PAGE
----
Woolvs in the Sitee Review

Woolvs in the Sitee
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Margaret Wild is one of Australia's most successful, imaginative and challenging writers for children, and Woolvs in the Sitee the bravest to date. It is a beautiful and frightening book, with poetic language rich with unsettling imagery and metaphor. It presents a dystopic post-Western world, in which people vanish and `woolvs' prowl. The exact nature of these woolvs is never quite spelt out.
Nor, for that matter, is anything else: the most striking aspect of Woolvs in the Sitee is the phonetic spelling that forms the voice of protagonist Ben. The device speaks of his interrupted schooling, the disappearance of his family, and mirrors the collapse of his society. Anne Spudvilas' illustrations are spellbinding, full of shadows and menace, amplifying the unnerving and paranoid atmosphere.
The book deserves the awards it has won (and will no doubt win). However, the book is challenging, and I do wonder who the intended readers are. Younger children are not cognitively developed enough to understand the many metaphors and resonances essential to grappling with the text. By the time older children have matured enough to understand the text, they generally reject picture books.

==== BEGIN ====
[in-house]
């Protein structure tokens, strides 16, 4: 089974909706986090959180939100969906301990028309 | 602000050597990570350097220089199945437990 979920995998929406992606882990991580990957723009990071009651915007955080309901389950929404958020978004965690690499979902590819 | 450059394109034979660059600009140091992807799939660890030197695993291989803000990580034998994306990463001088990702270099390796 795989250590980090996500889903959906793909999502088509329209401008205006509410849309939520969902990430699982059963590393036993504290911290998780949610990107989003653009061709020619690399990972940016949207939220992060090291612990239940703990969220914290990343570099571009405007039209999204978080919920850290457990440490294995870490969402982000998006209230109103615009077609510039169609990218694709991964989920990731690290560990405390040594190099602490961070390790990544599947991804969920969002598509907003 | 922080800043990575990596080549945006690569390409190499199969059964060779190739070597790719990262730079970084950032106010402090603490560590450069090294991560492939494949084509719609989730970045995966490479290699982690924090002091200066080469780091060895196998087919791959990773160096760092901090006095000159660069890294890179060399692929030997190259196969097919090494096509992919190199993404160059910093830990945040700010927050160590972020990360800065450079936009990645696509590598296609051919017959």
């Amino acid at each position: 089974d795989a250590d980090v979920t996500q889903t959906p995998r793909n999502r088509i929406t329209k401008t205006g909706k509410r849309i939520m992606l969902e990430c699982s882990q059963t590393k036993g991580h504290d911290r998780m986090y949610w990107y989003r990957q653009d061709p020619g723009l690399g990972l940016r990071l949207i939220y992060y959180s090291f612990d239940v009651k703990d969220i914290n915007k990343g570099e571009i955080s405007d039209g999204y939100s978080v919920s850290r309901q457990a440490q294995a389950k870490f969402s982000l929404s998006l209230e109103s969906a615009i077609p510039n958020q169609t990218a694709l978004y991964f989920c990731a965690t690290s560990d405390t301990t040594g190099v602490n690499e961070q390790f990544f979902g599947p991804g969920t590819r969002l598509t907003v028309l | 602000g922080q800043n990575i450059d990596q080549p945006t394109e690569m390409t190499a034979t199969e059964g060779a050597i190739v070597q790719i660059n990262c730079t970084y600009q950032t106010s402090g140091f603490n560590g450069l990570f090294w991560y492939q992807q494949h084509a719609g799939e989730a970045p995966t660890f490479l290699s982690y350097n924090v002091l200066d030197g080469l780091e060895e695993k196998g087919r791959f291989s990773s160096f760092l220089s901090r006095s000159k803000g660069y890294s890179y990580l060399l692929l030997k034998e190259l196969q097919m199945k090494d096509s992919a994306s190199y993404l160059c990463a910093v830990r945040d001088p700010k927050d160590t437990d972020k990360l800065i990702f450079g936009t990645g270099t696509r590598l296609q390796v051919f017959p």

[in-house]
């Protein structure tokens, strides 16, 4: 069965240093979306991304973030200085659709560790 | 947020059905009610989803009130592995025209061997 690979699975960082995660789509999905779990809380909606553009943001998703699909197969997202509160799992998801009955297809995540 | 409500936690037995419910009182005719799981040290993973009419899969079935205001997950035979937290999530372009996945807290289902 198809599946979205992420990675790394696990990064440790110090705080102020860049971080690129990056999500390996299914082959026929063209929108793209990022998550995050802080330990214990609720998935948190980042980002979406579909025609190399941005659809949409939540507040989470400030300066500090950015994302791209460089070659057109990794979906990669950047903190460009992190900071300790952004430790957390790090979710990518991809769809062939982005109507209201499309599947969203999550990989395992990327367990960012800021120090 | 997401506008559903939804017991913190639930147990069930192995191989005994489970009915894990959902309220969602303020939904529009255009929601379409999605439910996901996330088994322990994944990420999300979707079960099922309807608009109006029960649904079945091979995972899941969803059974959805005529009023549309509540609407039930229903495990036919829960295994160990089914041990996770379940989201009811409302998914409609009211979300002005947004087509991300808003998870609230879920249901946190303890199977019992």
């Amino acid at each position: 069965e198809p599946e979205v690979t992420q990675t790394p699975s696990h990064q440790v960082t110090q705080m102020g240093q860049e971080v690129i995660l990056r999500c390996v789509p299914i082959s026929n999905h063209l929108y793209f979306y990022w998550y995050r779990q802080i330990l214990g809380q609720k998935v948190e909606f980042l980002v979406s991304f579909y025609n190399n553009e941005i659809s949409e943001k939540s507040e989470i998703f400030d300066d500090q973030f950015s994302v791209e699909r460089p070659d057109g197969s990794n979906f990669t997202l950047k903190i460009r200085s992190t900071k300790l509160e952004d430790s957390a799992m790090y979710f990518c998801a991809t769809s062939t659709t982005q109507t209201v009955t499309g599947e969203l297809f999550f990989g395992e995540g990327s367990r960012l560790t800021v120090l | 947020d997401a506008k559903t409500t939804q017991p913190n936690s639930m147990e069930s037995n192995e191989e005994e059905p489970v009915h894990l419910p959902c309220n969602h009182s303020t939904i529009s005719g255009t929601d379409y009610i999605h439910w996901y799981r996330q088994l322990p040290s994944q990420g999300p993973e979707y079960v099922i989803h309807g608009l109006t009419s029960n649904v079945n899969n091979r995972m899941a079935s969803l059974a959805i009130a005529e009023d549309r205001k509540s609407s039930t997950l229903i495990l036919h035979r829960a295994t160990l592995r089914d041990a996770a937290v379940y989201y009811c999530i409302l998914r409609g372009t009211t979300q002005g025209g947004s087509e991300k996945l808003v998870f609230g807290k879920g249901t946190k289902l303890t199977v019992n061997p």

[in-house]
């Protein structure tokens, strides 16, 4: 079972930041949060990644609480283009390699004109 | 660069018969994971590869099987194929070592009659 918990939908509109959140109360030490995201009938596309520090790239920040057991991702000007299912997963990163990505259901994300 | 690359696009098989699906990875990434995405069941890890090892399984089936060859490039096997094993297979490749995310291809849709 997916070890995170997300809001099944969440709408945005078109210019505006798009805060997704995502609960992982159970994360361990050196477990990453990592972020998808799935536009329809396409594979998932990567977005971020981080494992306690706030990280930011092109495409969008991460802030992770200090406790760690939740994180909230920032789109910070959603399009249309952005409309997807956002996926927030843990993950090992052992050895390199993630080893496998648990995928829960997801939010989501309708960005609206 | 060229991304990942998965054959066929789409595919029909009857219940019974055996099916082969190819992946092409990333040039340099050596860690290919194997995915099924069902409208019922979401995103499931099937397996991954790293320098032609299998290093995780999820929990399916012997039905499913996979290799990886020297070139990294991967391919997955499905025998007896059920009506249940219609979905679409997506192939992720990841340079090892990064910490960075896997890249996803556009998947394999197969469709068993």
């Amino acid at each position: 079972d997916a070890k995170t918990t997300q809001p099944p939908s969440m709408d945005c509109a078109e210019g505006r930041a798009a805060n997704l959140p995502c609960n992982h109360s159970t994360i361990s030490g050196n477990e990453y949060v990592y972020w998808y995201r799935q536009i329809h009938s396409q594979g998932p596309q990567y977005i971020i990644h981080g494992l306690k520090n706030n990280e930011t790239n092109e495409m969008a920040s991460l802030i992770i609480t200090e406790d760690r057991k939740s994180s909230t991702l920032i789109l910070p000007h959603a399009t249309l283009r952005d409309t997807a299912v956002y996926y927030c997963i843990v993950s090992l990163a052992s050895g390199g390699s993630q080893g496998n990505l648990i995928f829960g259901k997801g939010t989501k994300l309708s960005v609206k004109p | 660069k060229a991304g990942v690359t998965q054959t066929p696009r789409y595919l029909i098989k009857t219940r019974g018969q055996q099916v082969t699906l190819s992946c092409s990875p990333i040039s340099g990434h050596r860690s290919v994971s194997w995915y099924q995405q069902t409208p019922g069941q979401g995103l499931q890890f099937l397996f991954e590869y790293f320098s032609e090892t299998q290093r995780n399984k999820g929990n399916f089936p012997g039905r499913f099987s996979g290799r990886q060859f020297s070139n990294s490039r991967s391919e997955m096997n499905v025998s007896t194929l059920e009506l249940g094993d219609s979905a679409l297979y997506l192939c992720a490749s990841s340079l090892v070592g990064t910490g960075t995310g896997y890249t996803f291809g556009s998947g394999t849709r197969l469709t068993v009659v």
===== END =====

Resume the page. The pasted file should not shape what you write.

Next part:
To test the theory I ran the book past my three girls. Each reacted quite differently: my six-year-old Dr-Seuss-fan was terrified; my eight-year-old Harry-Potter-freak was bored; and my ten-year-old, who is mid-way through The Lord of the Rings and attempting to translate the Elvish, was badly irritated by the spelling, which she found made it difficult to read physically. In Piagetian terms, the eldest has moved on from concrete to formal logic, but even so, none of my girls was as excited by the book as I was.
Likewise, I was unable to persuade any of the three to 'read' past the first page of Shaun Tan's beautiful The Arrival.
Is Woolvs in the Sitee then an attempt by adults to push post-modern genre-straddling texts onto children for the children's own good? Is there an intellectual didactic purpose behind its authorship, which is rejected by kids as they reject all preaching? Is the book really aimed at well-meaning, literary parents hoping to broaden their children's minds? These are probably questions which arise whenever children's books break with expectations.
It's refreshing to see a child's book that isn't all pastel-pink fairy-floss and no fillings, but my feeling is that Woolvs in the Sitee is possibly too alienating for many of its intended audience.

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